Some factors that powerfully influence a child’s risk for later substance abuse and other problems have their strongest effects during specific periods of development. Important examples include:
- Maternal smoking and drinking can affect a developing fetus and may result in altered growth and physical development and cognitive impairments in the child.
Infancy and Toddlerhood
- Having a difficult temperament in infancy may set the stage for the child having trouble with self-regulation later, as well as create challenges for the parent-child relationship.
- Insecure attachment during the child’s first year of life can cause a child to be aggressive or withdrawn, fail to master school.
- Uncontrolled aggression when a child is a toddler (2 to 3 years) can lead to problems when he or she enters preschool, such as being rejected by peers, being punished by teachers, and failing academically.
- Lack of school readiness skills such as failure to have learned colors, numbers, and counting will put a child at a disadvantage in a classroom environment, setting the stage for poor academic achievement.
Transition to School
- Poor self-regulation can lead to frustration and constant negative attention on the child by peers and teachers at school.
- Lack of classroom structure in the school environment can lead to additional social and behavioral problems in children who have trouble switching from one activity to another.
Other risk factors can affect a child in any developmental period. Some important ones are:
- Stress: All children experience stress at some point, and in fact a certain amount of stress helps young children develop skills for meeting challenges and coping with setbacks that inevitably occur in life. But chronic stressors like family poverty and stress that is intense or prolonged—such as a parent’s mental health problems or a lingering illness—can diminish a child’s ability to cope. These types of stress can even interfere with proper development, including brain development, and aspects of physical health like proper functioning of the immune system. This is particularly true of children who have experienced the extreme stress of maltreatment, such as abuse or neglect, by parents or caregivers. Some children who experience a lot of stress early in life, even during the prenatal period, are more susceptible to the effects of later stressful life circumstances than other people.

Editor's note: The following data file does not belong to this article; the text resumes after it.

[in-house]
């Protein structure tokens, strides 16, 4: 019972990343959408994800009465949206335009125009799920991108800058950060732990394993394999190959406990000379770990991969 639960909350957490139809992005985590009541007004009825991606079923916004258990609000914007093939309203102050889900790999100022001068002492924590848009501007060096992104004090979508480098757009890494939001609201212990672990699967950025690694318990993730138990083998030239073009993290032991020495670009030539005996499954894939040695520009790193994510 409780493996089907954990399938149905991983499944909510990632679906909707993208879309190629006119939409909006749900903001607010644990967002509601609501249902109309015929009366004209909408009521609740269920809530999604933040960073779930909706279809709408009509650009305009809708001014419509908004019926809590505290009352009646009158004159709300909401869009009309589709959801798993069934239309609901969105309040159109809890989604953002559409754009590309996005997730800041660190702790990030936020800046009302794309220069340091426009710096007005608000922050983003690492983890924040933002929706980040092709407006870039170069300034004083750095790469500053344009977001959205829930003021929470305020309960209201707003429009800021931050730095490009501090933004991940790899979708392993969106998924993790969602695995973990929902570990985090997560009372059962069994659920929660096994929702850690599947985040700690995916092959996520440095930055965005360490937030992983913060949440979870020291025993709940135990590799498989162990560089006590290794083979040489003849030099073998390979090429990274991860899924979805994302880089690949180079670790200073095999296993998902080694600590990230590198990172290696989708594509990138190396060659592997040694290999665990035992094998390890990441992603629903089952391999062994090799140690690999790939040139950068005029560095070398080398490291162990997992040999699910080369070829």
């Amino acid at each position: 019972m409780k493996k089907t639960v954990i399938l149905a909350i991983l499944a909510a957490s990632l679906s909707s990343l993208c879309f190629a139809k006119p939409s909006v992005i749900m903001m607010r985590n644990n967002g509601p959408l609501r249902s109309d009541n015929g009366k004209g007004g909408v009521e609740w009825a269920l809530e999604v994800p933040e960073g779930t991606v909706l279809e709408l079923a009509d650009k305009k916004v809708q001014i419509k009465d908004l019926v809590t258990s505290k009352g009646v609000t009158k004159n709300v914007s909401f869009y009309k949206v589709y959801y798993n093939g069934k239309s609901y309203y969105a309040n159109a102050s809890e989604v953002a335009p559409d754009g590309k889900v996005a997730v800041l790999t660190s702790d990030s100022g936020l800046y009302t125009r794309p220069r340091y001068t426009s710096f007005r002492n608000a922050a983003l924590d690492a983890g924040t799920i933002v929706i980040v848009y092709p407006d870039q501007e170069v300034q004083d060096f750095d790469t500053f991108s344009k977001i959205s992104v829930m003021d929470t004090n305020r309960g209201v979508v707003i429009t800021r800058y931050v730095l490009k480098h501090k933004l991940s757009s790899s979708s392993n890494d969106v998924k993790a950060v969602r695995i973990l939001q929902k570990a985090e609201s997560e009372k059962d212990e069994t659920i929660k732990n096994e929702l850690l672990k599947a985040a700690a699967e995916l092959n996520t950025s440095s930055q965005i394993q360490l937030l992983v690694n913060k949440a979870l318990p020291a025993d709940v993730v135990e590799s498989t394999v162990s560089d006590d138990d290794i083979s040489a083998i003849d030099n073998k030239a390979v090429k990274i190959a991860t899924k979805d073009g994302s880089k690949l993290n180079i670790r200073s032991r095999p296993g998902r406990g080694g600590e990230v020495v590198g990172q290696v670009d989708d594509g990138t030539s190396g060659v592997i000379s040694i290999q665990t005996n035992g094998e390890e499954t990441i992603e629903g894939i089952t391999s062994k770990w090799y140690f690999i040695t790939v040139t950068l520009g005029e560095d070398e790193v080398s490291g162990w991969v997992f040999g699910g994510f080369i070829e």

- Parental substance use: Parental substance use—including smoking, drinking, illicit drug use, and prescription drug abuse—can affect children both directly and indirectly. Substances used by a mother during pregnancy can cross the placenta and directly expose the fetus to drugs, and substances can pass to a nursing infant through breast milk. When parents smoke in the home, it can also expose children to secondhand smoke, putting them at risk for health and behavioral problems, as well as increasing children’s likelihood of smoking when they grow older. Parental substance use can also impact the family environment by giving rise to family conflict and poor parenting, which could increase risk for child abuse and neglect and involvement with the child welfare system. Poor family functioning can increase the risk for multiple problem behaviors in children and adolescents, including risk for substance use and abuse. Children with a family history of drug abuse also may have increased genetic risk for substance use, often manifested in combination with family or other environmental risk factors. Children can learn about substance use from a very young age, especially if exposed to parental substance use and abuse. However, children are less likely to smoke, drink alcohol, or use other drugs when parents are clear that they do not want their children to do so, even if they use substances themselves.
- Emergent mental illness. Many mental illnesses have symptoms that can emerge during childhood and can increase risk for later drug abuse and related problems. For example, anxiety disorders and impulse-control disorders (such as ADHD) begin their onset prior to 11 years of age, on average, but frequently symptoms may appear in early childhood. Symptoms associated with impulse-control disorders, such as aggressive disruptive behavior, as well as those associated with affective and psychotic disorders all increase the risk of substance use disorders and related problems in adolescence.
If not successfully addressed when they initially present themselves, early risk factors and associated negative behaviors can lead to greater risks later in childhood and in adolescence, such as academic failure and social and emotional difficulties, all of which put an individual at increased risk for substance abuse.